Trifkovic identifies six key issues, each a killer in its own right:
- intended amputation of Kosovo;
- centralization of Bosnia and abolition of the Serbian autonomy there;
- ongoing separatism in Montenegro, contrary to the wishes of most of its people;
- ongoing threats and pressure from the Hague Inquisition;
- economic destruction caused by bad government policies;
- "white plague"- birthrates so low, the nation is slowly dying out.
Trifkovic mentions a climate in which "Internecine squabbling prevails ... with different groups, political parties, and influential individuals acting as free agents, or—some Belgraders suspect—as foreign agents."
"Even where nefarious motives appear to be absent, ineptitude prevails," he continues, citing the recent trip of President Tadic to Libya, which lacked even the elementary preparatory work:
"The art of improvisation at which the Serbs excel saved the day in this particular case, and a number of potentially lucrative contracts were initiated in Tripoli; but that is clearly no way to run a country."
Trifkovic is not as harsh on Tadic as I've sometimes been, though my own take is somewhat confounded by the President's behavior; one minute he is making a coherent argument, the other he's saying something unbelievably stupid. For all I know, Tadic's intentions might be entirely honest and honorable, but he keeps screwing up. Trifkovic suggests his advisors could be to blame:
"[Tadic's] team of advisors does not inspire full confidence that his positions will be uniformly consistent in the future. It includes some highly capable analysts... but it also includes at least two active supporters of the postmodern 'pro-Western' paradigm whose values are flawed, who have been personally bankrolled by 'the international community' and whose loyalty to their country is at best suspect."
On the government front, PM Vojislav Kostunica (a personal friend of Trifkovic's) is routinely sabotaged by "former" Dossies of the G17-Plus, who control the government's economic policy (which clarifies issue 5 above):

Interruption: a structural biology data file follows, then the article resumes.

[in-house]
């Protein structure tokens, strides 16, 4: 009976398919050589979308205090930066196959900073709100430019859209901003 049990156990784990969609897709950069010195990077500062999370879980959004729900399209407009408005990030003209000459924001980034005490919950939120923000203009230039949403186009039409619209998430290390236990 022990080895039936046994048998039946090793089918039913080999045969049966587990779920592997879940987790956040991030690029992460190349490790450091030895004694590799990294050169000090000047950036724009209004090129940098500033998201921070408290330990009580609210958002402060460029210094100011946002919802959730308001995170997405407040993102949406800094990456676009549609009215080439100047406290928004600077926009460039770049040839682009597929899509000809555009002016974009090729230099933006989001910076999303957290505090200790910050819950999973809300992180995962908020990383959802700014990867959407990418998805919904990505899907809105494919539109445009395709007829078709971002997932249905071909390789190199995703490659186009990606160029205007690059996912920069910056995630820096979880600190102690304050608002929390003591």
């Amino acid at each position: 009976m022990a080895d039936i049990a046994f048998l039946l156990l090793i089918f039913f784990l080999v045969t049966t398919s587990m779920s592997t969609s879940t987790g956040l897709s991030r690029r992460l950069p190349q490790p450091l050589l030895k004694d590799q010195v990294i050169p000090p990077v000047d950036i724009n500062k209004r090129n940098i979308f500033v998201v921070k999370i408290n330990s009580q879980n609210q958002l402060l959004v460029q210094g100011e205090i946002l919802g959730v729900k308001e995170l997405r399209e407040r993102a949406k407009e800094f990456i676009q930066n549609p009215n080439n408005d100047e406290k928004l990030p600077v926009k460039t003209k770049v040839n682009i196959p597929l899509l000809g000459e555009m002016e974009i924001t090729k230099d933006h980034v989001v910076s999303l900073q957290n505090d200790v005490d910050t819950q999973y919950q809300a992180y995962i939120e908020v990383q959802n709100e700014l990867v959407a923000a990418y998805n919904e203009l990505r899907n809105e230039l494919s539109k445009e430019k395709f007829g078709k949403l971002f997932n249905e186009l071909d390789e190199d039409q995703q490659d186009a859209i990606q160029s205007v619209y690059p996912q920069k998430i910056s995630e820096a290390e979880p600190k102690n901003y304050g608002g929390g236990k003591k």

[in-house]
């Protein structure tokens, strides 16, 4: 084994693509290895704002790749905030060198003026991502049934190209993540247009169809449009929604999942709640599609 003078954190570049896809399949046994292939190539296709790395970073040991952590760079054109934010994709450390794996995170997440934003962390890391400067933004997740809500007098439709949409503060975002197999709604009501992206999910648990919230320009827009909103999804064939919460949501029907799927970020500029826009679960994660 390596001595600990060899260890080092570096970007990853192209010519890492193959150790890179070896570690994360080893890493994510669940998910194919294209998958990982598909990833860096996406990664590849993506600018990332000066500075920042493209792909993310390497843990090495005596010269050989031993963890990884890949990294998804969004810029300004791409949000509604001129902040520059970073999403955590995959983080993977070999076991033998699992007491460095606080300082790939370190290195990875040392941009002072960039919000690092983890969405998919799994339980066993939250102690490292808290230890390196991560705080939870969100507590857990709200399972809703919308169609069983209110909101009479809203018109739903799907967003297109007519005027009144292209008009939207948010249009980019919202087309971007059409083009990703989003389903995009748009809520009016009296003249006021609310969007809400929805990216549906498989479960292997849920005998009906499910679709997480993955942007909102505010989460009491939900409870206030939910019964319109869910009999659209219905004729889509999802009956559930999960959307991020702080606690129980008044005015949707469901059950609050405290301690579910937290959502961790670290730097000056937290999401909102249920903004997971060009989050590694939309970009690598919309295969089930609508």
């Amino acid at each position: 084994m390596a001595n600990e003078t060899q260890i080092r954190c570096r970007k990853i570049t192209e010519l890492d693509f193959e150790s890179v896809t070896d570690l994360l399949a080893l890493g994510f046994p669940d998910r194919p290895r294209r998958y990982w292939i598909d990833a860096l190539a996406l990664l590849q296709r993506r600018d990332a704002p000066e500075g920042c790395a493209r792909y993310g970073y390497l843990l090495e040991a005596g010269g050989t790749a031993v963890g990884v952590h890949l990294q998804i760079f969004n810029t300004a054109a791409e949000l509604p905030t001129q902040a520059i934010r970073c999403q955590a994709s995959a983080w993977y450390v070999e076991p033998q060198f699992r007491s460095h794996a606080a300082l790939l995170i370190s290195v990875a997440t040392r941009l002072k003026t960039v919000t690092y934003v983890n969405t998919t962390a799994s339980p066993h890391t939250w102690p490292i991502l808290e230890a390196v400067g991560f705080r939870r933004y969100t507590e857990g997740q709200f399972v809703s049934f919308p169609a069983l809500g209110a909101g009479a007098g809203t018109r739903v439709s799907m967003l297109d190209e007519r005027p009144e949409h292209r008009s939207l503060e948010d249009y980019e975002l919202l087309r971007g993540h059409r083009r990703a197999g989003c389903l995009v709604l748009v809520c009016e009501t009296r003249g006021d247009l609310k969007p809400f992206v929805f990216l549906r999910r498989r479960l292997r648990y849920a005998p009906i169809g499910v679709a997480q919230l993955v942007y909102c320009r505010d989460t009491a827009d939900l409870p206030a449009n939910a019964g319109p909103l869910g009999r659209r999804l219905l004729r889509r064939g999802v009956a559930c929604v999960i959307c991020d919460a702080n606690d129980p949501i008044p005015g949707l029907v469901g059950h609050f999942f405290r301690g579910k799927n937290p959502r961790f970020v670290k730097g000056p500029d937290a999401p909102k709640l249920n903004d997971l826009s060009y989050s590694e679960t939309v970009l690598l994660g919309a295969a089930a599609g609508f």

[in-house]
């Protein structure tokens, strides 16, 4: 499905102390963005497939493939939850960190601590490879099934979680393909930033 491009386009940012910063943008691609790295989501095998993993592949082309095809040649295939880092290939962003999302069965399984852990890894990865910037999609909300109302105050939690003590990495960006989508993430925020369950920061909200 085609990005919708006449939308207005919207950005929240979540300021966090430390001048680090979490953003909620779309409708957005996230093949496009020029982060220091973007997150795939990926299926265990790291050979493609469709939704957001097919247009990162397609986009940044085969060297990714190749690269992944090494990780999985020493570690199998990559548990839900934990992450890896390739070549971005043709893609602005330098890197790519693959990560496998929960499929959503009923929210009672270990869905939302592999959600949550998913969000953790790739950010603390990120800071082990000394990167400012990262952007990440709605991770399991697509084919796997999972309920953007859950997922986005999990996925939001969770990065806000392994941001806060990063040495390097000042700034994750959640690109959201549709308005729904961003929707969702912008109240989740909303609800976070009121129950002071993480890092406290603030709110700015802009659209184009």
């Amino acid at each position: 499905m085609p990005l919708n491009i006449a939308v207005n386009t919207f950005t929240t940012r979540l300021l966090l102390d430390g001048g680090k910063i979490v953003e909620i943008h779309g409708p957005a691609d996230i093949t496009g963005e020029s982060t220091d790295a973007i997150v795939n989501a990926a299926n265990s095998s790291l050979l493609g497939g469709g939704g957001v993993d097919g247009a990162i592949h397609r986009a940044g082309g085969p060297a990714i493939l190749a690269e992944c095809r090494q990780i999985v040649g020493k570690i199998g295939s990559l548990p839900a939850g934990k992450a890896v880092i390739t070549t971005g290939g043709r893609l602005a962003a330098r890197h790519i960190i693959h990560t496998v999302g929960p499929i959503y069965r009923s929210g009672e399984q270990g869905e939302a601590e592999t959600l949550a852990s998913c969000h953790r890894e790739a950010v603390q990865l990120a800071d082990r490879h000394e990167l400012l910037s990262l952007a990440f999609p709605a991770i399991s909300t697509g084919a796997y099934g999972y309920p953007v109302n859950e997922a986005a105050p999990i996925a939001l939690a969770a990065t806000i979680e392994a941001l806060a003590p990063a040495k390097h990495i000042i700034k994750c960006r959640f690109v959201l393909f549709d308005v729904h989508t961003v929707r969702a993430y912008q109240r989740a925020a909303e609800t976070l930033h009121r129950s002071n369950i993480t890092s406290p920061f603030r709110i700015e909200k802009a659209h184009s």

"[Miroljub] Labus and his chief party colleague, finance minister Mladjan Dinkic, are consistently undermining cabinet unity by ostensibly agreeing to a certain position at ministerial meetings and then promptly proceeding to advocate a different, often completely contrary position, in public utterances and media interviews."
Curiously, he does not mention Vuk Draskovic, the charlatan in charge of the Foreign Ministry who seems to forget he's also a junior partner in Kostunica's coalition. Draskovic has been doing far more damage than Tadic lately, and unlike the president, hasn't done anything good to atone for it. That's a strange omission in an otherwise brilliant analysis.
Anyway, Trifkovic proposes a way out of the present conundrum would be for Kostunica to bring the Radicals into the government. IMHO, there's about a 30% chance that could work the way he says, with Kostunica successfully tempering the Radicals' rhetoric and getting credit for it. I think it's much more likely that Serbia's foreign detractors will jump on the opportunity to further demonize the "ultranationalists," not to mention the orgy of white-hot fury pouring out from the Jacobins and globalists within Serbia, and the demagogic effect it (most unfortunately) has on a lot of otherwise decent people.
And yet, as Trifkovic notes, what's the alternative? Continuing along the present course is obviously leading into disaster. What Trifkovic deliberately terms a "radical turn" could actually make things better. The Empire and the quislings certainly demonize the Radicals furiously, almost as if their coming to power is a real threat - not to Serbia, as they keep saying, but their own plans for it.
I don't think the Radicals would be a panacea, but I am also disinclined to see them as Nazis incarnate. The Empire, on the other hand, has done plenty to invite just such a comparison. And the quislings - who often boast of Jacobinism and compete in foulness - may have the right, but certainly have no standing, to make value judgments.
Trifkovic's analysis pretty much corroborates my own, which was based - in absence of access to government officials and diplomats - on interpreting media reports and a little bit of personal observation, when I was in Serbia around Christmas. Hell of a thing to be right about, though.